Reason to Celebrate

July 5th, 2011 by admin Categories: News
The Decatur Daily
by Evan Belanger

Spirit of America Festival pays homage to heroes among us

Fireworks

Daily photos by Jeronimo Nisa - Spectators watch Monday night’s Fourth of July fireworks display at the 45th-annual Spirit of America Festival at Decatur’s Point Mallard Park.

With multiple awards to his name for heroism in the face of grave danger, retired U.S. Marine Corps Lt. Gen. Frank Libutti humbly accepted another honor Monday — this one named for a childhood hero.

Libutti is the 2011 recipient of the Audie Murphy Patriotism Award, presented during the 45th-annual Spirit of America Festival at Point Mallard Park.

The annual award bears the name of its first recipient, Murphy, the most decorated serviceman of World War II.

He died in a plane crash before he could accept the award at the first Spirit festival in 1967.

“He represented all that is great about this country,” Libutti said. “He was a great hero and a great American.”

Libutti, a Vietnam veteran, who lives in Huntsville, is no stranger to heroic acts.

Audie Murphy Award recipient, retired Marine Corps Lt. Gen. Frank Libutti, at Monday night’s ceremony.

Audie Murphy Award recipient, retired Marine Corps Lt. Gen. Frank Libutti, at Monday night’s ceremony.

He earned a Silver Star and three Purple Hearts for his service in a dangerous action involving 130 overwhelmed Marines battling some 3,000 North Vietnamese troops.

Despite withering enemy fire — Libutti was wounded three times during the engagement — he continued carrying dead and wounded Marines to awaiting tanks, taking steps to ensure they did not withdraw before all had been extracted.

Libutti, who says the real heroes are those who did not come home, continues his heroic work today, coordinating fundraisers to provide weekend entertainment for wounded veterans.

Following the Sept. 11 terror attacks, he also served as New York City’s deputy police commander over the Counter Terrorism Bureau and later was undersecretary of information analysis and infrastructure protection for the Department of Homeland Security.

In accepting the award, Libutti stressed the vision and sacrifice made by so many Americans to form the country he called the greatest democracy on earth.

“Americans are our country. You are America,” he told hundreds of people in the audience at Spirit Field.

Other awards presented Monday were as follows:

John and Brenda Perry were presented the new Support for Military Families Award at the Independence Day ceremony. Subsequent awards will bear their name.

John and Brenda Perry were presented the new Support for Military Families Award at the Independence Day ceremony. Subsequent awards will bear their name.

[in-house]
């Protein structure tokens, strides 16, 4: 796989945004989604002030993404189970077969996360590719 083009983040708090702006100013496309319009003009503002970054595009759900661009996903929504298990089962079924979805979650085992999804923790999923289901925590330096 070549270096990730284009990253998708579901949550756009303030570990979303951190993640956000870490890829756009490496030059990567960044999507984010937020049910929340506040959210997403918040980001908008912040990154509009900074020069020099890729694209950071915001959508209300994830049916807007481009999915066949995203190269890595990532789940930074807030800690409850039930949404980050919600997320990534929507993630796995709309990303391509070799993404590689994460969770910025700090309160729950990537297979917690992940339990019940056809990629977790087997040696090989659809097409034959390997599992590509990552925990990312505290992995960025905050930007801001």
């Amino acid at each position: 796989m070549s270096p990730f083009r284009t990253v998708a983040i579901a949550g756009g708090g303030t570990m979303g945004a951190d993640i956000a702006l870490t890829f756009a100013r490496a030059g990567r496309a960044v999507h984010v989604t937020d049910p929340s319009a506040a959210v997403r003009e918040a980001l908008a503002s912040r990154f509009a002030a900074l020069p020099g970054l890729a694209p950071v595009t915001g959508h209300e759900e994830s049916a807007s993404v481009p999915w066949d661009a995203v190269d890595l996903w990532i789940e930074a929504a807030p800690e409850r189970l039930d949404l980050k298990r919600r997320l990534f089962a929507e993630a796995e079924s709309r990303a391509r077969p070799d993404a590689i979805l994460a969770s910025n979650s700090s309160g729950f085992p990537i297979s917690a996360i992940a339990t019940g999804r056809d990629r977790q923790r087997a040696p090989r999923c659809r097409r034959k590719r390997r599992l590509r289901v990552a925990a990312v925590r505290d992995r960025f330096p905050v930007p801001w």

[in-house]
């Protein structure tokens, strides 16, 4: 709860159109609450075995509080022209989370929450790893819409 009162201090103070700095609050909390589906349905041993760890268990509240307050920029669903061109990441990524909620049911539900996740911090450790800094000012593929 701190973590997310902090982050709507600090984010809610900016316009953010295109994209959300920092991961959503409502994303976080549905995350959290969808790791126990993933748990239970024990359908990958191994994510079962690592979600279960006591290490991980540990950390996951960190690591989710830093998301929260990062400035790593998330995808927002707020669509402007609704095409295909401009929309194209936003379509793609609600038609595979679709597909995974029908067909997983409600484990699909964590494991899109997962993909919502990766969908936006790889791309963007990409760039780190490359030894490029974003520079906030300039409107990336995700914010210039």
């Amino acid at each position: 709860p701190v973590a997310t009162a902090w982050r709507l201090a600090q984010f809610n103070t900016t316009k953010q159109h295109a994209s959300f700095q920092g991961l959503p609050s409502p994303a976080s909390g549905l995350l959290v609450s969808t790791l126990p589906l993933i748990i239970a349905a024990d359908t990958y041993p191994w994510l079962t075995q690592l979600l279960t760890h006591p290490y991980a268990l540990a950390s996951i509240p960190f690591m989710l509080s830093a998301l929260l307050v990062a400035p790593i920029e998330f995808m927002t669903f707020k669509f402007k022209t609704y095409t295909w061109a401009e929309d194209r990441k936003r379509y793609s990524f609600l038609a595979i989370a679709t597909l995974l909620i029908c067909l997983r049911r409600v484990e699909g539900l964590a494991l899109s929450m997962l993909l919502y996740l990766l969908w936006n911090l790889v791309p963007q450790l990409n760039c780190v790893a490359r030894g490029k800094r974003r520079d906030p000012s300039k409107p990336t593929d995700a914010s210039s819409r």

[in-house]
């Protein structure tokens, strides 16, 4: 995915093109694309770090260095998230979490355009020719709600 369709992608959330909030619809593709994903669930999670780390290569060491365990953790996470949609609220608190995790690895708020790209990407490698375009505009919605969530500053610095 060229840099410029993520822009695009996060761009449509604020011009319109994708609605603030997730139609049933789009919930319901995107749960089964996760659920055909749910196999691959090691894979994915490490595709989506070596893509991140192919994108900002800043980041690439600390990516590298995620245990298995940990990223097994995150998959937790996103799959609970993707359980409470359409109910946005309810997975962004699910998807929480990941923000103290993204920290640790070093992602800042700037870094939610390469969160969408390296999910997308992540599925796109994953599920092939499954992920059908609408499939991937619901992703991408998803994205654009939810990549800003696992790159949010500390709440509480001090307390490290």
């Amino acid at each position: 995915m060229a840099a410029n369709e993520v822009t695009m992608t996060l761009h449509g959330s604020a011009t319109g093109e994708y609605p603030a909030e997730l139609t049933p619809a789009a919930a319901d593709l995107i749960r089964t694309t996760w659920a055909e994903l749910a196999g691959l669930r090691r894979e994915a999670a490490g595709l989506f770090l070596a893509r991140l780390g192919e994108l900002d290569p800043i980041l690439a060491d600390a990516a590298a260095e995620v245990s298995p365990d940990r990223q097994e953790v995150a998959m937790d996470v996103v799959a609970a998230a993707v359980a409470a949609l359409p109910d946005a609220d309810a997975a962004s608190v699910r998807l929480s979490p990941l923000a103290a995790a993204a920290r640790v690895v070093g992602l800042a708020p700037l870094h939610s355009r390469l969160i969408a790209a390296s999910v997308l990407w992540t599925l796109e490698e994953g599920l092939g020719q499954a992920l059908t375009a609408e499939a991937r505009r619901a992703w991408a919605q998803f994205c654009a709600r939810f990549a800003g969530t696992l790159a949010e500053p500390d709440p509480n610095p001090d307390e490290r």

• Command Sgt. Maj. John and Brenda Perry Support for Military Families Award: Recipients John and Brenda Perry serve more than 140 families with loved ones overseas. The Perrys are volunteer leaders for a family readiness group serving a deployed combat engineering unit.

In their work, they regularly organize farewell and welcome-home ceremonies, inform family members of war developments and arrange teleconferences between soldiers and spouses. With their son, Chad, deployed with the unit, their work takes on a deeply personal meaning.

The award will forever bear their name as its first recipients, though they say there are hundreds more involved in their work.

“We are only the tip of the iceberg,” John Perry said.

Retired Army National Guard Col. Terry Thomas, right is presented the Barrett C. Shelton Freedom Award at Monday night’s ceremony from Maj. Gen. Troy Oliver. Oliver is a former commander of the Decatur-based 142nd Signal Brigade Guard unit, and mayor of Russellville.

Retired Army National Guard Col. Terry Thomas, right is presented the Barrett C. Shelton Freedom Award at Monday night’s ceremony from Maj. Gen. Troy Oliver. Oliver is a former commander of the Decatur-based 142nd Signal Brigade Guard unit, and mayor of Russellville.

  • Barrett C. Shelton Sr. Freedom Award: After coordinating the deployment of 2,000 U.S. troops to Iraq in 2004, Ret. Col. Terry Thomas volunteered to deploy himself to the war-torn country.
  • At the request of a friend who was still serving, Thomas shipped overseas to coordinate communications in Kuwait and Baghdad.

“At some point, you’ve got to look inside yourself and say, ‘You know, I sent 2,000 people over there, but I haven’t been myself.’ It makes you feel better running into them on the street and they know you’ve been to the same places you have.”

During his 29-year military career with the U.S. Air Force and Alabama Army National Guard, he earned the Silver Order of Mercury, the U.S. Army Signal Corps’ highest honor.

He also coordinated warfare training in South Korea during the 1980s.

Joe Bongiovanni of Decatur, Humanitarian Award winner, on the Spirit stage Monday night.

Joe Bongiovanni of Decatur, Humanitarian Award winner, on the Spirit stage Monday night.

  • Spirit of America Humanitarian Award: A Vietnam War veteran who volunteered to lead a U.S. Marine Corps combat squad, Joe Bongiovanni continues his support of the military and its personnel today. As chairman of Semper Fi Community Task Force, he works to improve the morale of service men and women returning from Iraq and Afghanistan.

And, as general manager of Serra Toyota in Decatur, he is also a major contributor to the Marine Corps Toys for Tots program and numerous other charities. Bongiovanni immigrated to America from Italy at the age of 11 and became interested in the Marine Corps while learning U.S. history.

While accepting his award, Bongiovanni told the crowd his greatest gift in life was becoming an American citizen in 1974.

“It is the greatest country in the world and it is the greatest gift we’ve ever had,” he said. “I’m so proud to be an American and I’m proud to be a Marine.”